News / Middle East

    Arab League Awaits Syrian Response

    Syrian President Bashar al-Assad, center right, meets with Qatari Prime Minister Sheikh Hamad bin Jassim Bin Jabr al-Thani, center left, Damascus, Oct. 26, 2011.
    Syrian President Bashar al-Assad, center right, meets with Qatari Prime Minister Sheikh Hamad bin Jassim Bin Jabr al-Thani, center left, Damascus, Oct. 26, 2011.

    The Arab League's point-man for Syria, Qatar's foreign minister, says the league is waiting for a Syrian response to a demand that Damascus pull its tanks off the streets and start negotiations with the opposition.  

    Syrian security forces stormed a university campus in the southern flashpoint city of Daraa Monday, firing on students and making arrests. Military operations were also reported across scattered parts of northern Syria, as diplomats awaited Damascus' official response to Arab League demands that it stop attacking civilians and begin a dialogue with the opposition.

    Arab League chief Nabil Elarabi told the French news agency that Syria was being asked to “withdraw tanks and all military vehicles, to put an immediate end to violence, and to reassure its people.”  Elarabi added that Syria must also begin talks with the opposition in Cairo.

    However, Syrian President Bashar al-Assad said in an interview carried on state television that his government requires a valid partner in order to enter into any dialogue:

    He says a dialogue always requires two parties, and not just one. He also warns that the parties that participate must be acceptable to the Syrian people, claiming that no dialogue can be held with parties that have ties with foreign powers or ties to what he calls terrorism.

    Qatar's Foreign Minister Hamad Bin Jassem Bin Jaber Al Thani gave Damascus a thinly veiled warning, insisting that reform is necessary if outside intervention of the sort which occurred in Libya is to be avoided:

    He says a big tempest is shaking the entire region, and Arab leaders must learn to deal with it properly, without pretending, skirting the issues or employing fraud.  Reforms are needed, he says, so as to avoid the sorts of problems which occurred in certain countries where change was difficult, destruction widespread, and many sacrifices were made.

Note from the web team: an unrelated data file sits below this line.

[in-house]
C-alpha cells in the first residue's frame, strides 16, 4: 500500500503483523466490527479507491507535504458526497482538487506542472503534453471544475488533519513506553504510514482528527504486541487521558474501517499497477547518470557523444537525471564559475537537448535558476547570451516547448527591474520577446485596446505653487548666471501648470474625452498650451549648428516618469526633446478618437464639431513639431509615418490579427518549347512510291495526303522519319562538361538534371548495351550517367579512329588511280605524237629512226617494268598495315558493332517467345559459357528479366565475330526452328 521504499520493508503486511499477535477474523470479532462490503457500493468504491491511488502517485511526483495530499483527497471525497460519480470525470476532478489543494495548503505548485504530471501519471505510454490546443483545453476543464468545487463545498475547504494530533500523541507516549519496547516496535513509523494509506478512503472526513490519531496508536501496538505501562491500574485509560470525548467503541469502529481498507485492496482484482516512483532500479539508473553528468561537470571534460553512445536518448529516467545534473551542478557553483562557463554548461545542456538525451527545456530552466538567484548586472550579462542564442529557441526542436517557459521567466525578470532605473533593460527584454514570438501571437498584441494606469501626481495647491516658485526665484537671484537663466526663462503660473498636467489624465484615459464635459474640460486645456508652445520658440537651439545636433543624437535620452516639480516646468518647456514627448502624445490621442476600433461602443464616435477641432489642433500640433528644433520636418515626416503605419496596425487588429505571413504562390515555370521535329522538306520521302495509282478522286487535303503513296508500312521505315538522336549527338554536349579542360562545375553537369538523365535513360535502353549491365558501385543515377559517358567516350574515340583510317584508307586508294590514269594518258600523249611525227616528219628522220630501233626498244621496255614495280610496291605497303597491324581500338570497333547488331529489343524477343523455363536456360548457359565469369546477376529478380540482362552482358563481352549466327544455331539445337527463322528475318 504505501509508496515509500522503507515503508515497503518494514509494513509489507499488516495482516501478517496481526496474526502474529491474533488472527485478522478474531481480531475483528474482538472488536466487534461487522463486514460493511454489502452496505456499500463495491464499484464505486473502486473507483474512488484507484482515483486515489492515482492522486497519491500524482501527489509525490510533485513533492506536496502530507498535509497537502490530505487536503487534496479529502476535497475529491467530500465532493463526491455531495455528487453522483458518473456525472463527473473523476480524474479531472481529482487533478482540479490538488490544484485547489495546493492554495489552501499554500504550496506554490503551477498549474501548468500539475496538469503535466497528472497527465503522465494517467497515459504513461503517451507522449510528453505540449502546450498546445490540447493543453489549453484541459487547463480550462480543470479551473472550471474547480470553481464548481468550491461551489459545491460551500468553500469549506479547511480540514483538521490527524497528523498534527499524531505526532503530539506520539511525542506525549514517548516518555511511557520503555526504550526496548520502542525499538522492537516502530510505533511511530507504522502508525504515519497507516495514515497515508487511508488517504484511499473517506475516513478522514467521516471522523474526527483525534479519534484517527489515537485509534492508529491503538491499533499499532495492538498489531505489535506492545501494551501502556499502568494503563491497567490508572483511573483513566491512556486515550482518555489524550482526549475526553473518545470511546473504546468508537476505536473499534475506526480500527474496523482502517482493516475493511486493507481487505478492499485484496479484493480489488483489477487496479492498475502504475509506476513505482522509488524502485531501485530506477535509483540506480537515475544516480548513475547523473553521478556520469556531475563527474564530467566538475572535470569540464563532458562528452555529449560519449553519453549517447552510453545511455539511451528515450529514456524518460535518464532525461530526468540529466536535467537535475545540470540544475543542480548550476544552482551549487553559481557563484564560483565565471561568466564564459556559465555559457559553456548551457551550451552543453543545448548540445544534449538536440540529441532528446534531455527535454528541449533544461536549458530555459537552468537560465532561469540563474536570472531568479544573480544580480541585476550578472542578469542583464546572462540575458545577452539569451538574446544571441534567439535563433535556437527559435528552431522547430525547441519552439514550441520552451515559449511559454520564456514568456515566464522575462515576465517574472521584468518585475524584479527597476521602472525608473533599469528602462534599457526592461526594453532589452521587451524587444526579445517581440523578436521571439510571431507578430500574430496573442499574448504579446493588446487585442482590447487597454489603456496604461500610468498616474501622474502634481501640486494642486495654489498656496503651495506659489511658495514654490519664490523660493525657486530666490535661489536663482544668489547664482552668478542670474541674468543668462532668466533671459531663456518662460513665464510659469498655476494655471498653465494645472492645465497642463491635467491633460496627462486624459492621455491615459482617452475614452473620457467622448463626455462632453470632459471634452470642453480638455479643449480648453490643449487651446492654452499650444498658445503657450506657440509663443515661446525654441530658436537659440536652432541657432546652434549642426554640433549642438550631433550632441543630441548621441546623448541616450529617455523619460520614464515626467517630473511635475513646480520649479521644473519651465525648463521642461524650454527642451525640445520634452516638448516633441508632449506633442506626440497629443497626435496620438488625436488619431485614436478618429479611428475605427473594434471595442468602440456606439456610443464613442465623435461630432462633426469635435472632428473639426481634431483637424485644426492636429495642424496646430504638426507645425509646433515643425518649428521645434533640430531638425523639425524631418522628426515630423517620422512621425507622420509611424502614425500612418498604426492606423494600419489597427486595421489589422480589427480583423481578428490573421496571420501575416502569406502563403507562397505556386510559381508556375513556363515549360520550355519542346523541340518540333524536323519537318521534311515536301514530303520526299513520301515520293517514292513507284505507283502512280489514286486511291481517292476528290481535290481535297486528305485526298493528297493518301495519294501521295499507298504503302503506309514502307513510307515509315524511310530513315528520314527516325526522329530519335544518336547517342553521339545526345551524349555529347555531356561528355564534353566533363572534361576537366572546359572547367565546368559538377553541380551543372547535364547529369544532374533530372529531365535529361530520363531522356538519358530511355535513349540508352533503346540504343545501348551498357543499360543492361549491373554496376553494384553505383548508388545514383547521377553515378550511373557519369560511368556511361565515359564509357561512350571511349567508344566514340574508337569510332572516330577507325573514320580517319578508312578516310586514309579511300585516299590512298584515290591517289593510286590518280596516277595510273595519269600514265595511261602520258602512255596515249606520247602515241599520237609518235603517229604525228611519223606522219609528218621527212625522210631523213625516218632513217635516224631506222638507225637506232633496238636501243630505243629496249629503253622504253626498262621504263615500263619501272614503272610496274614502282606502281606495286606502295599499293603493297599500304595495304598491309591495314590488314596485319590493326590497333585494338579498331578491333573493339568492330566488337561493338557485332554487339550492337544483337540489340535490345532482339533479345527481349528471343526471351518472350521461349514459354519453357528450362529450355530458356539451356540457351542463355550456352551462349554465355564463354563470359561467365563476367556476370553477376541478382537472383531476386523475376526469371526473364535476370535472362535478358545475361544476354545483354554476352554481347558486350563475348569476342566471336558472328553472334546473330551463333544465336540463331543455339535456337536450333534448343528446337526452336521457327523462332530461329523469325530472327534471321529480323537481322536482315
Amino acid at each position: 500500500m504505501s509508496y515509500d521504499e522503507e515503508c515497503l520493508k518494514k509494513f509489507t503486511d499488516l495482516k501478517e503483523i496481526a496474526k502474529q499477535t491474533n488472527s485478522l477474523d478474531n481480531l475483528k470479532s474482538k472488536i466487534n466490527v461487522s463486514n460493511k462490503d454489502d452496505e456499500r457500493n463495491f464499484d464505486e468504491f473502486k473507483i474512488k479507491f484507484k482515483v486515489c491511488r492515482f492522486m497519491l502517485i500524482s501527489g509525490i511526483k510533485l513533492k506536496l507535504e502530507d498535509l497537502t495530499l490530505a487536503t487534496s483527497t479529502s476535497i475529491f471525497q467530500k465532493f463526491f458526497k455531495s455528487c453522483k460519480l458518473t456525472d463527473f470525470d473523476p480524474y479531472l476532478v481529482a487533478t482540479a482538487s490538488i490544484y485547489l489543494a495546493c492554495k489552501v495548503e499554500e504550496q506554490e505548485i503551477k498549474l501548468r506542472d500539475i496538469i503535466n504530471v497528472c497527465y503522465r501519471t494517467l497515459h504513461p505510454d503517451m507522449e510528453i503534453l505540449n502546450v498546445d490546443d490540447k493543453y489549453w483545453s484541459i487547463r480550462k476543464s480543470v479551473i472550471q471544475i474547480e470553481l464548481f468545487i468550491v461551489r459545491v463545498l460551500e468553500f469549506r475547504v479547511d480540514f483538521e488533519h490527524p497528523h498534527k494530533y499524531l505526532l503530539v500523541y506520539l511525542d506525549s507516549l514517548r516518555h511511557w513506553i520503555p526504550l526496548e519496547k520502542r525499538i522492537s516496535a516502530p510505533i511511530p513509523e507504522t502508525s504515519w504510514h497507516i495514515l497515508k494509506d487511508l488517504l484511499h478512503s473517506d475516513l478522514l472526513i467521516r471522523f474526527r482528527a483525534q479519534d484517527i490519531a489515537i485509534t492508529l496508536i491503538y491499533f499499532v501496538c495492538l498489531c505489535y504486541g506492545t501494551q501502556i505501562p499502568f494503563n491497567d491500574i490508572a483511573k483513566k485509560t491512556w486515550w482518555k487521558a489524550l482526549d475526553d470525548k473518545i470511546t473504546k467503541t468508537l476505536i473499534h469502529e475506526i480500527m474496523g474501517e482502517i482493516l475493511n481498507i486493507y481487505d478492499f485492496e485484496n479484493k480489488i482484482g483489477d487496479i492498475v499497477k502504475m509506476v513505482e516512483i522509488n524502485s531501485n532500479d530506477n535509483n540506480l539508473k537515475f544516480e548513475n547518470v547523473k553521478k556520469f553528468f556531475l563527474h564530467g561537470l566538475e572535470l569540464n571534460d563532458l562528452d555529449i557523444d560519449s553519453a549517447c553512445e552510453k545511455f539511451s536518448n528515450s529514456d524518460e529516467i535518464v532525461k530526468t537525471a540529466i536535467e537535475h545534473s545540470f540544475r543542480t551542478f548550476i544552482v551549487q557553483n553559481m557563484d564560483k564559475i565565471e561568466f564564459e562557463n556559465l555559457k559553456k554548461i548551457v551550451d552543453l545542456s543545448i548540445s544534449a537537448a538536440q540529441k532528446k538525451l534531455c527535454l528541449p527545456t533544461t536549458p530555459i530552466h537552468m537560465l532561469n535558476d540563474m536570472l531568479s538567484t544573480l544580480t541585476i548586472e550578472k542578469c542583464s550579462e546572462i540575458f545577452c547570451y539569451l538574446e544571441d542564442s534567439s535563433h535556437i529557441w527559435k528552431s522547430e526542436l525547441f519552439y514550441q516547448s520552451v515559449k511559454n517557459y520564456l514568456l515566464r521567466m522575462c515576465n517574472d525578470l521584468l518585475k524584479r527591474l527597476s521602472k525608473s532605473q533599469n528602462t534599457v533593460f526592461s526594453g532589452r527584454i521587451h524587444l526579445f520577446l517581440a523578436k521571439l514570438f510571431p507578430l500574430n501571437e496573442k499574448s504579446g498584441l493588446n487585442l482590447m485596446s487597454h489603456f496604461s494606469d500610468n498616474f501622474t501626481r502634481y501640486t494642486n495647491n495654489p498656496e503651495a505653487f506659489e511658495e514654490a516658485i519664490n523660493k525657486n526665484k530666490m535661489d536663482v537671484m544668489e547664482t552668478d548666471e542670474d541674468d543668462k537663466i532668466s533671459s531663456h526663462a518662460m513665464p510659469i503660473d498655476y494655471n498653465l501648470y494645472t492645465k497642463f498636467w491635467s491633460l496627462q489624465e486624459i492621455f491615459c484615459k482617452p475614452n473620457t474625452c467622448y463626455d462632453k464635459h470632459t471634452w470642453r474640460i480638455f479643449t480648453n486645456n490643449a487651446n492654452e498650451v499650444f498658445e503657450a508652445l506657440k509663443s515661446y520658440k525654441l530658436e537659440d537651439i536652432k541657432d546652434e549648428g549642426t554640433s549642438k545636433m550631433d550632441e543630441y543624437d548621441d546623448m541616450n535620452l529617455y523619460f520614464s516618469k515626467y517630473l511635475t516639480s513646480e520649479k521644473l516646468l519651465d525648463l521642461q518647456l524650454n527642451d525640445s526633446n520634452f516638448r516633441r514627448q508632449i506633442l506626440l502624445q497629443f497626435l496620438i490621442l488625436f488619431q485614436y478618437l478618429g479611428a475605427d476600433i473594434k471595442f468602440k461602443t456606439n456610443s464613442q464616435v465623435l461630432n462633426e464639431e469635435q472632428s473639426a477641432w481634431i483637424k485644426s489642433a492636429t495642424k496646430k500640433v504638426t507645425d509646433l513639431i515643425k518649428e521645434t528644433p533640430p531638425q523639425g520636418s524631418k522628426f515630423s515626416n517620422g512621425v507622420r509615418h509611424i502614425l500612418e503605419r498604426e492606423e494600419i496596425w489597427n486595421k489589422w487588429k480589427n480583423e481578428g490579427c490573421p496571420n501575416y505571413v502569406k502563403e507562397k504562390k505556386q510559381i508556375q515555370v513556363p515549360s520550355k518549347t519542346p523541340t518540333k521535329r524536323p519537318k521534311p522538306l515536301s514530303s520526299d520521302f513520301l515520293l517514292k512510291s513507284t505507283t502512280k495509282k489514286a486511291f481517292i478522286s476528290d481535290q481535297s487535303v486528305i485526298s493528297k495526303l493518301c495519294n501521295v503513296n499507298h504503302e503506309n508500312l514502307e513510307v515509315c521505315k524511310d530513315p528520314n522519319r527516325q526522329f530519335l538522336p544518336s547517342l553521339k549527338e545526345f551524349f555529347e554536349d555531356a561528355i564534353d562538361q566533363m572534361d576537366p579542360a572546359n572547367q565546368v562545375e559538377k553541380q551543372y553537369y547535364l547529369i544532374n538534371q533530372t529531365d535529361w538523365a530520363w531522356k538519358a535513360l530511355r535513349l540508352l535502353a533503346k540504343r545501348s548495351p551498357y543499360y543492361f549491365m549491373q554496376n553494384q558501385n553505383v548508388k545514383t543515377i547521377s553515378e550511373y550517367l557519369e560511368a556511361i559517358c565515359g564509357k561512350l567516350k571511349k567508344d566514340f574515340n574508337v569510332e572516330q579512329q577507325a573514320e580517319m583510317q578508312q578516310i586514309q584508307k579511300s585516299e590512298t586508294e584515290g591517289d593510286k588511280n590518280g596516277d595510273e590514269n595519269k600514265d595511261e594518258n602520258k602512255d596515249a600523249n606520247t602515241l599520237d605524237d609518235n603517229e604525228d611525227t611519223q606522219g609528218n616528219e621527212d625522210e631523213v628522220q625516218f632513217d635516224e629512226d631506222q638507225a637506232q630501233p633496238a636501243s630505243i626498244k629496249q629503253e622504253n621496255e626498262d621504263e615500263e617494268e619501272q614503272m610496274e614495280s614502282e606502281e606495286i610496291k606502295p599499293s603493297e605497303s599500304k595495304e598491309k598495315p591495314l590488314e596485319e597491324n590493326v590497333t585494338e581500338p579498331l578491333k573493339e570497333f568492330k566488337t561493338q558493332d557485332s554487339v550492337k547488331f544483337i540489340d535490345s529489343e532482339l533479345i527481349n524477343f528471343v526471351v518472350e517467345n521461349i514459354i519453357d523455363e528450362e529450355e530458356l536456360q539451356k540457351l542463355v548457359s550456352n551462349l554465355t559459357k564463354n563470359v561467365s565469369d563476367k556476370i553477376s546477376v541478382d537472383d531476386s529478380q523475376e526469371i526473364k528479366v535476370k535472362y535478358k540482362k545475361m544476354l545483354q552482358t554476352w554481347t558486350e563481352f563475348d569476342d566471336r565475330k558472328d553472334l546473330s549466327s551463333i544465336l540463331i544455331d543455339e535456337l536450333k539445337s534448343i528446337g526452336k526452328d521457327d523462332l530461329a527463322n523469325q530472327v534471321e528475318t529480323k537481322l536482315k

Analyst Peter Harling of the Crisis Group predicts the Syrian opposition will start a process of militarization if the prospects for a peaceful solution evaporate:

    "I think that the temptation now is to resort to weapons, and in particular if the protesters come to the conclusion that the international community is either powerless or inclined to sacrifice the Syrian people in the name regional stability," said Harling. "So, if nothing comes of this initiative, I think we'll see a shift in dynamics on the ground towards militarization of the protest movement.”

    Harling adds that the Syrian government continues to depict the protest movement as “provincial, Islamist and sectarian,” calling it a “Sunni Muslim and underclass” phenomenon, so the authorities can "rally support from the middle and upper classes and the urban elite in Damascus and Aleppo.”

    Meanwhile, an official conference was convened in Damascus Monday to revamp the constitution.  Syrian state television said the meeting was the result of a decree by President Assad last August.  The television also broadcast parts of a two-day economic reform conference.

     

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